The discussion about a treaty initiated by the U.S. and Russia to bring peace to Syria, also involving many Middle Eastern countries, may lead to a major treaty with the right stature to be this key event. We must watch and pray because the end times could soon be upon us.

I believe that if a treaty occurs soon, for whatever reason, many Christians will miss its significance for a while because of their end time theology. This will be particularly true for those who see the rapture occurring seven years before Jesus returns. The situation will not be unlike the Jews during Jesus’ first coming who expected the Messiah to overthrow Rome and take world wide authority. Because their interpretation of the Bible was wrong, they failed to recognise who Jesus really was. It may also be missed by those with a dominion slant, because they are expecting the church to embrace the world and God’s kingdom to be established on earth before Jesus returns. We are in interesting times!

Thus, in these days, we need to be alert and on the watch and prayerfully seek to understand what is happening so we can guide our people through the coming crises. We must also weigh up events and be alert to what the Spirit is saying so we rightly understand what is happening. That is why we must test our understanding very carefully with the word of God and hold onto what is good.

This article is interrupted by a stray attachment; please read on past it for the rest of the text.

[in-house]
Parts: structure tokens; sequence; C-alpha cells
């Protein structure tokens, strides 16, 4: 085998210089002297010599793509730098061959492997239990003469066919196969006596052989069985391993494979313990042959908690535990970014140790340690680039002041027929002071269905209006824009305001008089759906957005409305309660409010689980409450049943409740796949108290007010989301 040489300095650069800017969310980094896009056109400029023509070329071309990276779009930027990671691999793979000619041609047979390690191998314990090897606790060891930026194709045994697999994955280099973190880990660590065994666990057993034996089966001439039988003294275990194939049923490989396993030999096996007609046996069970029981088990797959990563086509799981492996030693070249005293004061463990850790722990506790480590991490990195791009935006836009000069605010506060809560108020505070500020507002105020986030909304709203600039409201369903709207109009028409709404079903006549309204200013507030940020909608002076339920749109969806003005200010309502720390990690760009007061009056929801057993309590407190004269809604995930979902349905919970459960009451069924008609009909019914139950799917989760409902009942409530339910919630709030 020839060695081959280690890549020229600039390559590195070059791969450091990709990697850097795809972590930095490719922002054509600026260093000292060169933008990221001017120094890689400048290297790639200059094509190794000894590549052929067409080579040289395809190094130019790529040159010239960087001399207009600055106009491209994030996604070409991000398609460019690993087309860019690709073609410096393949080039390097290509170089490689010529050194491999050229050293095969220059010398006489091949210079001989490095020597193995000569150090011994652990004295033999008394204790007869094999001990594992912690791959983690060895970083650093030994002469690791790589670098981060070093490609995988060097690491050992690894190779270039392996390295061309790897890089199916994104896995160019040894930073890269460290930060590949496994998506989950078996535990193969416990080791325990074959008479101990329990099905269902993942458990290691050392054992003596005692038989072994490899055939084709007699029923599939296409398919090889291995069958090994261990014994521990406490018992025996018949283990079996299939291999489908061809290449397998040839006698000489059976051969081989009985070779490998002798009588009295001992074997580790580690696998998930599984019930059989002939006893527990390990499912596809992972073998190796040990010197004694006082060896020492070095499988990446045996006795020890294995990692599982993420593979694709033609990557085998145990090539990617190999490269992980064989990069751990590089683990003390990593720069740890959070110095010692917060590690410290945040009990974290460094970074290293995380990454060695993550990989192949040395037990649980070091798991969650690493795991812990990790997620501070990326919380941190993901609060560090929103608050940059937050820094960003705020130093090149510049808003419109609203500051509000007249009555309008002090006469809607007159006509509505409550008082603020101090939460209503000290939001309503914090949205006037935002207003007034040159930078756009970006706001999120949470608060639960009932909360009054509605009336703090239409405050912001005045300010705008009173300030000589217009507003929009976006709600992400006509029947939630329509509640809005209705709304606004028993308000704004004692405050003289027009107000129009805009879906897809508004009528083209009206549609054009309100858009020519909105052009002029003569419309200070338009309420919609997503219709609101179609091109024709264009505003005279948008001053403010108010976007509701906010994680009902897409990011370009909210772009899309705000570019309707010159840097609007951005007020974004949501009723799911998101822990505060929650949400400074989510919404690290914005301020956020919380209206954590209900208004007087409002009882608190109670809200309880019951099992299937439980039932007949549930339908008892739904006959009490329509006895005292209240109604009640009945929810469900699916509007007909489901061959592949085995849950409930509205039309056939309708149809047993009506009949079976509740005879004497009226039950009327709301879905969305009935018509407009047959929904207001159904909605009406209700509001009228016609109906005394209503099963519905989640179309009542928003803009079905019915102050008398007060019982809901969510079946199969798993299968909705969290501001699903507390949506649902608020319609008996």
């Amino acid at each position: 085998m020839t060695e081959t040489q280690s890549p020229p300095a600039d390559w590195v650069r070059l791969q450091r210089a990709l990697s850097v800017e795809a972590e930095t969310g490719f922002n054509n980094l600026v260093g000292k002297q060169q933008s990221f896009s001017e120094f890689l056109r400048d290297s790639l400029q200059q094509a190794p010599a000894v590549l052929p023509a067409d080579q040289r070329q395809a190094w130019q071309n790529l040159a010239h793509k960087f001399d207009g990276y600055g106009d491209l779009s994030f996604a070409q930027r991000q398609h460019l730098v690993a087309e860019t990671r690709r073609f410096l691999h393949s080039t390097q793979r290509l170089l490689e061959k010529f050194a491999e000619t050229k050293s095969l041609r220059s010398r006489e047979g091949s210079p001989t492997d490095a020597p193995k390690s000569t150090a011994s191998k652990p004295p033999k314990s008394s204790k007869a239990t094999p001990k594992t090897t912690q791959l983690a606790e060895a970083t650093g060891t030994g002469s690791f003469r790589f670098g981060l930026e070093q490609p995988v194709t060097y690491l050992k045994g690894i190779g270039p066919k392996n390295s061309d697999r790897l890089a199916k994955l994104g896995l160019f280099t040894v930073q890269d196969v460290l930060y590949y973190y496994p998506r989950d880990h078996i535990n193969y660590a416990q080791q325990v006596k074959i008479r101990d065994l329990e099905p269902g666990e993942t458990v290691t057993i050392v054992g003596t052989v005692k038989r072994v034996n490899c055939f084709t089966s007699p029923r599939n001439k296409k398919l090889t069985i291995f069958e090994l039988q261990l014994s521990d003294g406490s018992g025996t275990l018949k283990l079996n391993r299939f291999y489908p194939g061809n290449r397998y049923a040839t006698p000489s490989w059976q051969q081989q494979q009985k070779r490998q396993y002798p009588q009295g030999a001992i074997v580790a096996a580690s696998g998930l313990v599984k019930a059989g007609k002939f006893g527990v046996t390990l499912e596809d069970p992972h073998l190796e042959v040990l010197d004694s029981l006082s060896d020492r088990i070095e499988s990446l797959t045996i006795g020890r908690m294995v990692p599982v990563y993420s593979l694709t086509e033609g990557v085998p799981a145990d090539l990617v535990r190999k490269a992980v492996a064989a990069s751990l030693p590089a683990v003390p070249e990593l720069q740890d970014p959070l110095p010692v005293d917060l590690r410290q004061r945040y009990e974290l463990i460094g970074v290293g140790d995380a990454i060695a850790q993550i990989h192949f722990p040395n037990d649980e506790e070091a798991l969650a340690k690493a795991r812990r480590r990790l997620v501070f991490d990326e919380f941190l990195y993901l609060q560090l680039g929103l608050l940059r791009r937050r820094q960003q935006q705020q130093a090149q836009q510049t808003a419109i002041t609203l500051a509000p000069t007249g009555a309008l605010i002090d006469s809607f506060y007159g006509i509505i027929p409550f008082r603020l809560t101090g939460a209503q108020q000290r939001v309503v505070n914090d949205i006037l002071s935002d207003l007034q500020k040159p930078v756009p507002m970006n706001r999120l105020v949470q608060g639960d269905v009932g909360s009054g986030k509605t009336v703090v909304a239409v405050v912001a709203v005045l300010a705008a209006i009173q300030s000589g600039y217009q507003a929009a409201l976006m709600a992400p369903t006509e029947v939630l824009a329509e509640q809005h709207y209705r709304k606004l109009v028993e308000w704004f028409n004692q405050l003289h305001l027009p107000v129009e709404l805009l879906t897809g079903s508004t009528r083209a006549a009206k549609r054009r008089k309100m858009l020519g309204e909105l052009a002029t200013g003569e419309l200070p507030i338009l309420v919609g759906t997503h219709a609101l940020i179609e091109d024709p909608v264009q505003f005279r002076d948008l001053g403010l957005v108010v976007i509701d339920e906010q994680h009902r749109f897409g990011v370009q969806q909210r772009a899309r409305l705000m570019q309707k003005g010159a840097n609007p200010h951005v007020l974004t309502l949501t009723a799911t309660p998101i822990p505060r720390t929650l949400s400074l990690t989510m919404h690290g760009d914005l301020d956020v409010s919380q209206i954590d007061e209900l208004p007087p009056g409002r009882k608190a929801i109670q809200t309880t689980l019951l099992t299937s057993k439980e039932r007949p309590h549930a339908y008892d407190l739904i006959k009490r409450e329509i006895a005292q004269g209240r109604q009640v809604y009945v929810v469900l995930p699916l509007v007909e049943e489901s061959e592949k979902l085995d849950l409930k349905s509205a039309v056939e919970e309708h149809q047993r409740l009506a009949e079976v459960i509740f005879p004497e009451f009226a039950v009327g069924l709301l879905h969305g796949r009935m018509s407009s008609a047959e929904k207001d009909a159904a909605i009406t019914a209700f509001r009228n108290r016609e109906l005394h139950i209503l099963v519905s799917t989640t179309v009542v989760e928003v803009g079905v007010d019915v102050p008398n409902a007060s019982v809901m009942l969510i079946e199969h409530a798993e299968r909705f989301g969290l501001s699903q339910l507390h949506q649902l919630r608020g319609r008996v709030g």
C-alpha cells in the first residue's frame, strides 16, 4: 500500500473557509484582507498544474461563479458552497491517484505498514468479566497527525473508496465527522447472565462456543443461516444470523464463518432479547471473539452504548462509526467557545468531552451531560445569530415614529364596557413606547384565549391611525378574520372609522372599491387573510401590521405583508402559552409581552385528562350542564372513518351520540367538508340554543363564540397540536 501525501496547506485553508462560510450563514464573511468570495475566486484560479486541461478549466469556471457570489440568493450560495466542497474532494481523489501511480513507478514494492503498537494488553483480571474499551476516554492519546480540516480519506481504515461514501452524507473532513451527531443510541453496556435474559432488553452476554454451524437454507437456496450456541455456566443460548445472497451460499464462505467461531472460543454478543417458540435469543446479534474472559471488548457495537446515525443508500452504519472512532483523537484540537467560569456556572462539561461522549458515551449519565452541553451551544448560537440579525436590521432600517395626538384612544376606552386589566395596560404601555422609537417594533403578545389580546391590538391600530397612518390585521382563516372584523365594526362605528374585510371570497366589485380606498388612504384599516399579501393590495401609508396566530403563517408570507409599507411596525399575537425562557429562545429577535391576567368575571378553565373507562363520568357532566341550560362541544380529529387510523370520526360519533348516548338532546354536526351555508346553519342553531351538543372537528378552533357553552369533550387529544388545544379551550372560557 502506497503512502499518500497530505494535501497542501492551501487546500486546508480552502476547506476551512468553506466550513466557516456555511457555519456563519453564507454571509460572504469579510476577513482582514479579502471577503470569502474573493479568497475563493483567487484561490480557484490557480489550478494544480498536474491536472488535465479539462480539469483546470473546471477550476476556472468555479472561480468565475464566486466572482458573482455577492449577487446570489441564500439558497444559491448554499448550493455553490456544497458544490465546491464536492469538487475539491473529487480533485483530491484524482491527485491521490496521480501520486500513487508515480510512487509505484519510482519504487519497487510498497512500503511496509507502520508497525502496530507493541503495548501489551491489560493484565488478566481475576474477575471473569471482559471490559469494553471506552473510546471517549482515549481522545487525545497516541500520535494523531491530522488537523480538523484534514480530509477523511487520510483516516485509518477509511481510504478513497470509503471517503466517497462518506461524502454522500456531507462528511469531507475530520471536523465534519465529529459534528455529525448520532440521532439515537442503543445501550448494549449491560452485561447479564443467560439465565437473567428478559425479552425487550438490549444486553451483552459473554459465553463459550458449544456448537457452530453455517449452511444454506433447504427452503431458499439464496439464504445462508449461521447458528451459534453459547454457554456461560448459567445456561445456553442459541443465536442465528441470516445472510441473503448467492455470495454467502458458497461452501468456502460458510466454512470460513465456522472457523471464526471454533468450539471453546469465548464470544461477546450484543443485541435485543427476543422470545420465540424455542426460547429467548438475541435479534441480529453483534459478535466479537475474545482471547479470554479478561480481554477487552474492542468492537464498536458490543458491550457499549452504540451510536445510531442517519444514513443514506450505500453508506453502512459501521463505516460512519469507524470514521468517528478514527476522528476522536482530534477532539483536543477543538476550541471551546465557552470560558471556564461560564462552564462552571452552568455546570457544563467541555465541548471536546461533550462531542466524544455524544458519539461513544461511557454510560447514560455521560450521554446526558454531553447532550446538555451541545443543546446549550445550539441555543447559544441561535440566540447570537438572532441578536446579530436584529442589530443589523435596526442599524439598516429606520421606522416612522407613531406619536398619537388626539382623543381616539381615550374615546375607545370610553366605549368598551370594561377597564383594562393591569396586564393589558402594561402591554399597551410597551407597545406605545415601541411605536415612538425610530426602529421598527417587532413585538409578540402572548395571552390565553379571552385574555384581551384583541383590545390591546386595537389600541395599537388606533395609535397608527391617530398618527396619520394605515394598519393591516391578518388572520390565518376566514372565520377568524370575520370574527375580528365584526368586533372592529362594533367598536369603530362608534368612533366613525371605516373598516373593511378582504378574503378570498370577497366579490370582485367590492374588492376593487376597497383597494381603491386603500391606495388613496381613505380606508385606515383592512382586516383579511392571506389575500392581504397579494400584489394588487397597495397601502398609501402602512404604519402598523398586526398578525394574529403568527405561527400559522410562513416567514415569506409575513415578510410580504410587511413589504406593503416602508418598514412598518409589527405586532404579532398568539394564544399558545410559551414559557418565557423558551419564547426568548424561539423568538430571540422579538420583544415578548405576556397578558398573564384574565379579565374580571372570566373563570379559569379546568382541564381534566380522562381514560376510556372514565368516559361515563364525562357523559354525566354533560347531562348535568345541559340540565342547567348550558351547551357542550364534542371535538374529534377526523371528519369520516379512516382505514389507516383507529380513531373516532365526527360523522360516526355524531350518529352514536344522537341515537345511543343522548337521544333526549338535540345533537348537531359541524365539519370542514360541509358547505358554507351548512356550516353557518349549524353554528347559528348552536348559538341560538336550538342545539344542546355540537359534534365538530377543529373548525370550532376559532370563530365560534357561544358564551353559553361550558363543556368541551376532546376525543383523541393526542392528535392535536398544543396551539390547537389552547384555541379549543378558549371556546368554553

The permission of God to allow Satan to carry out damage is significant in the book of Revelation. It stems from God allowing mankind to reap what they have sown. God’s grace operates to prevent wars and disasters occurring until the appointed time. Satan continually tries to throw God off His plan and precipitate conflict He does not desire. In part, this is one of the lessons we can learn from Daniel and Revelation especially.

The outcomes of the evolving tensions in the Middle East are having significant impact on the alignments of major powers. Some have not yet shown their hand, but they are certainly watching very closely and will act if their own security is threatened. The outcome of a major treaty seems very possible. In all of this, it is hard to envisage the terrible suffering of civilians especially in Syria. So this is also God’s opportunity as many turn to Him in their desperate cry for help. This is how I believe we should pray. It is the salvation of as many as possible that is at the centre of God’s heart.

In all this turmoil, God’s mercy is available to everyone no matter how evil they have been. Anyone who calls on the name of The Lord will be saved. This is what we must pray. Also, when peace comes to Syria, there may be open doors for a short time in a narrow window. We need to stay alert.